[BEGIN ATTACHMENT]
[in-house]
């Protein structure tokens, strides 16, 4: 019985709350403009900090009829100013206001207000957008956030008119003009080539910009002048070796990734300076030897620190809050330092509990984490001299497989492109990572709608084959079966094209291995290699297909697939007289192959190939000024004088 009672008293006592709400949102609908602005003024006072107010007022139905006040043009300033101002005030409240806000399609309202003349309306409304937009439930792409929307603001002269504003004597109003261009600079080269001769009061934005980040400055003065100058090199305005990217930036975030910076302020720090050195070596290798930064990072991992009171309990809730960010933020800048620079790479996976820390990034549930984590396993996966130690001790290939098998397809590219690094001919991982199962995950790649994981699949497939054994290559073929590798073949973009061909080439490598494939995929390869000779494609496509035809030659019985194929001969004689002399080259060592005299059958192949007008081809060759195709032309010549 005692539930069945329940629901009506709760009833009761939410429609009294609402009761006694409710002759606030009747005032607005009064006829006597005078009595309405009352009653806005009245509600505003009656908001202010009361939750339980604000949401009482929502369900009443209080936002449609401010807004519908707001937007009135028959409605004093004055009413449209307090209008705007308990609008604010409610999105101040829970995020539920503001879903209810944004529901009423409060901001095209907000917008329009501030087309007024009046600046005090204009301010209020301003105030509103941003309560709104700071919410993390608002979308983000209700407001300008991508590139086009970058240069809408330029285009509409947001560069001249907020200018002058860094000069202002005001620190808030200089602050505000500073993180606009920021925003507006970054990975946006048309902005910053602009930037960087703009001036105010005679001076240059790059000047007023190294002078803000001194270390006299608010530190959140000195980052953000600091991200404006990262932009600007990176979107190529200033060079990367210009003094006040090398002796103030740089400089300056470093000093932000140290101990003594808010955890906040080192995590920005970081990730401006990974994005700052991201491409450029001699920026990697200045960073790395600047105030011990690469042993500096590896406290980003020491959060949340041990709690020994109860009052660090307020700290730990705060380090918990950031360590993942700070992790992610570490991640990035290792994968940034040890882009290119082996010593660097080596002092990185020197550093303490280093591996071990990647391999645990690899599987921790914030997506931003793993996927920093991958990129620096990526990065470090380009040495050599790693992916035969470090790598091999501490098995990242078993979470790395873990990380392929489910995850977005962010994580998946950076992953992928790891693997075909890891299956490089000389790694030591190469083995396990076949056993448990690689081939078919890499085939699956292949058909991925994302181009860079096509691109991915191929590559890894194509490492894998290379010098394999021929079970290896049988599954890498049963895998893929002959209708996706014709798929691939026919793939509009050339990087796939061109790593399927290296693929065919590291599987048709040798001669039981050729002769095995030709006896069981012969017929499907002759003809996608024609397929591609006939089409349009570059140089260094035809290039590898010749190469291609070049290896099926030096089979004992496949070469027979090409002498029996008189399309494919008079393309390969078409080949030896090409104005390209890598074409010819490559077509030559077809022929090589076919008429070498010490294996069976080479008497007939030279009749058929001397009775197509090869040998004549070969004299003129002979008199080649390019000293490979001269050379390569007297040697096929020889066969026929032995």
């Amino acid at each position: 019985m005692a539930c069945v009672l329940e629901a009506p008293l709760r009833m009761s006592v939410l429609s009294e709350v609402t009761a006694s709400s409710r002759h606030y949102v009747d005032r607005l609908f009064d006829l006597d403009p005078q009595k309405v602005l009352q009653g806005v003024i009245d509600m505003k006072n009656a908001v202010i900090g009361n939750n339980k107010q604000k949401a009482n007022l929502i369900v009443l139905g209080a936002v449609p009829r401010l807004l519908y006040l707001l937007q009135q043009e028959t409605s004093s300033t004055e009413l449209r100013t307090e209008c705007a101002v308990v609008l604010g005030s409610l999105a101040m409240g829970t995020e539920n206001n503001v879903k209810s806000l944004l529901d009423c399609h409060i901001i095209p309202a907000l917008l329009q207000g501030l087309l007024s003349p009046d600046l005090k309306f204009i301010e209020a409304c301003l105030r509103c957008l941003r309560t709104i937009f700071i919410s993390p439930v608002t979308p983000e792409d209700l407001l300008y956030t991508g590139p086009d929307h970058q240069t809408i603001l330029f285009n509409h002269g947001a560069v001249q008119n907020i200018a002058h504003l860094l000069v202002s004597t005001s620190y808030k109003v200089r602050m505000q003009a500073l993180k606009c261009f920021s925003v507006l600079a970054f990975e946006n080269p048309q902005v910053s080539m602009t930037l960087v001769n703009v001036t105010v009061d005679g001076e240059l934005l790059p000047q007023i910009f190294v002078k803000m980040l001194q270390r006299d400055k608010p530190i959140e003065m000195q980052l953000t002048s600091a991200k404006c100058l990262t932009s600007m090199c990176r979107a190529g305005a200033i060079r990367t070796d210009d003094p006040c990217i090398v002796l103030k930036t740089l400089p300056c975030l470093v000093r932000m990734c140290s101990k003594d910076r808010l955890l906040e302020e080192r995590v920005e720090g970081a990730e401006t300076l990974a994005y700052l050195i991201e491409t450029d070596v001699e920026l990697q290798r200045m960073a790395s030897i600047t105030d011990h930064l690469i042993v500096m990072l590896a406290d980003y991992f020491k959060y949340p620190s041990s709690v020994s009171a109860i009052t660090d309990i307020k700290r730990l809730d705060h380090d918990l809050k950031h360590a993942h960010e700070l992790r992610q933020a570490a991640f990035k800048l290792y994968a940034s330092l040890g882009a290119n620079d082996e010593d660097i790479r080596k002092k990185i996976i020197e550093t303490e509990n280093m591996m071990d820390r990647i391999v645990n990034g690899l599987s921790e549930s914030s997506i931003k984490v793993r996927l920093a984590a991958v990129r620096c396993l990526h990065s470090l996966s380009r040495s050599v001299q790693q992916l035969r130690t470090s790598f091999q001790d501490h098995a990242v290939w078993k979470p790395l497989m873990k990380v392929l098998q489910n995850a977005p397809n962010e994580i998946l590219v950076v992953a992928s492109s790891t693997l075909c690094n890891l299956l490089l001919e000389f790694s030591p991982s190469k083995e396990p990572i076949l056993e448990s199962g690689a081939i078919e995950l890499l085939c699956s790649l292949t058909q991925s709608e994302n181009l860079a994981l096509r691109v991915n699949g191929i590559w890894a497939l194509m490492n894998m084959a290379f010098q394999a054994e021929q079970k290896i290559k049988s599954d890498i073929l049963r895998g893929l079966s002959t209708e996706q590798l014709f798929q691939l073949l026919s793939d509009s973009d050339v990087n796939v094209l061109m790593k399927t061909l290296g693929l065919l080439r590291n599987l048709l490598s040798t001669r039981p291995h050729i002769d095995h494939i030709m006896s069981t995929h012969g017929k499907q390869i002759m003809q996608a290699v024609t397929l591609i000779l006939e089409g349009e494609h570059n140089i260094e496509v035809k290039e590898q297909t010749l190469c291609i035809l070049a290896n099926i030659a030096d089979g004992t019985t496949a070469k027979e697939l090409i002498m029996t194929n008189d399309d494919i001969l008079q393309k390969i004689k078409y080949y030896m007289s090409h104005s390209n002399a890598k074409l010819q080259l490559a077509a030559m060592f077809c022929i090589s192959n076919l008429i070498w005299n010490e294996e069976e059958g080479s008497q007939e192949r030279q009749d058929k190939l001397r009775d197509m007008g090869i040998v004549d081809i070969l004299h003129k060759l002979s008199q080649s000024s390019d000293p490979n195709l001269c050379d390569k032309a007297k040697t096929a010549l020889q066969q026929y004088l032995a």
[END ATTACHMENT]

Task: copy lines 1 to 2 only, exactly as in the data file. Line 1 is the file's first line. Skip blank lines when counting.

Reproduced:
[in-house]
């Protein structure tokens, strides 16, 4: 019985709350403009900090009829100013206001207000957008956030008119003009080539910009002048070796990734300076030897620190809050330092509990984490001299497989492109990572709608084959079966094209291995290699297909697939007289192959190939000024004088 009672008293006592709400949102609908602005003024006072107010007022139905006040043009300033101002005030409240806000399609309202003349309306409304937009439930792409929307603001002269504003004597109003261009600079080269001769009061934005980040400055003065100058090199305005990217930036975030910076302020720090050195070596290798930064990072991992009171309990809730960010933020800048620079790479996976820390990034549930984590396993996966130690001790290939098998397809590219690094001919991982199962995950790649994981699949497939054994290559073929590798073949973009061909080439490598494939995929390869000779494609496509035809030659019985194929001969004689002399080259060592005299059958192949007008081809060759195709032309010549 005692539930069945329940629901009506709760009833009761939410429609009294609402009761006694409710002759606030009747005032607005009064006829006597005078009595309405009352009653806005009245509600505003009656908001202010009361939750339980604000949401009482929502369900009443209080936002449609401010807004519908707001937007009135028959409605004093004055009413449209307090209008705007308990609008604010409610999105101040829970995020539920503001879903209810944004529901009423409060901001095209907000917008329009501030087309007024009046600046005090204009301010209020301003105030509103941003309560709104700071919410993390608002979308983000209700407001300008991508590139086009970058240069809408330029285009509409947001560069001249907020200018002058860094000069202002005001620190808030200089602050505000500073993180606009920021925003507006970054990975946006048309902005910053602009930037960087703009001036105010005679001076240059790059000047007023190294002078803000001194270390006299608010530190959140000195980052953000600091991200404006990262932009600007990176979107190529200033060079990367210009003094006040090398002796103030740089400089300056470093000093932000140290101990003594808010955890906040080192995590920005970081990730401006990974994005700052991201491409450029001699920026990697200045960073790395600047105030011990690469042993500096590896406290980003020491959060949340041990709690020994109860009052660090307020700290730990705060380090918990950031360590993942700070992790992610570490991640990035290792994968940034040890882009290119082996010593660097080596002092990185020197550093303490280093591996071990990647391999645990690899599987921790914030997506931003793993996927920093991958990129620096990526990065470090380009040495050599790693992916035969470090790598091999501490098995990242078993979470790395873990990380392929489910995850977005962010994580998946950076992953992928790891693997075909890891299956490089000389790694030591190469083995396990076949056993448990690689081939078919890499085939699956292949058909991925994302181009860079096509691109991915191929590559890894194509490492894998290379010098394999021929079970290896049988599954890498049963895998893929002959209708996706014709798929691939026919793939509009050339990087796939061109790593399927290296693929065919590291599987048709040798001669039981050729002769095995030709006896069981012969017929499907002759003809996608024609397929591609006939089409349009570059140089260094035809290039590898010749190469291609070049290896099926030096089979004992496949070469027979090409002498029996008189399309494919008079393309390969078409080949030896090409104005390209890598074409010819490559077509030559077809022929090589076919008429070498010490294996069976080479008497007939030279009749058929001397009775197509090869040998004549070969004299003129002979008199080649390019000293490979001269050379390569007297040697096929020889066969026929032995």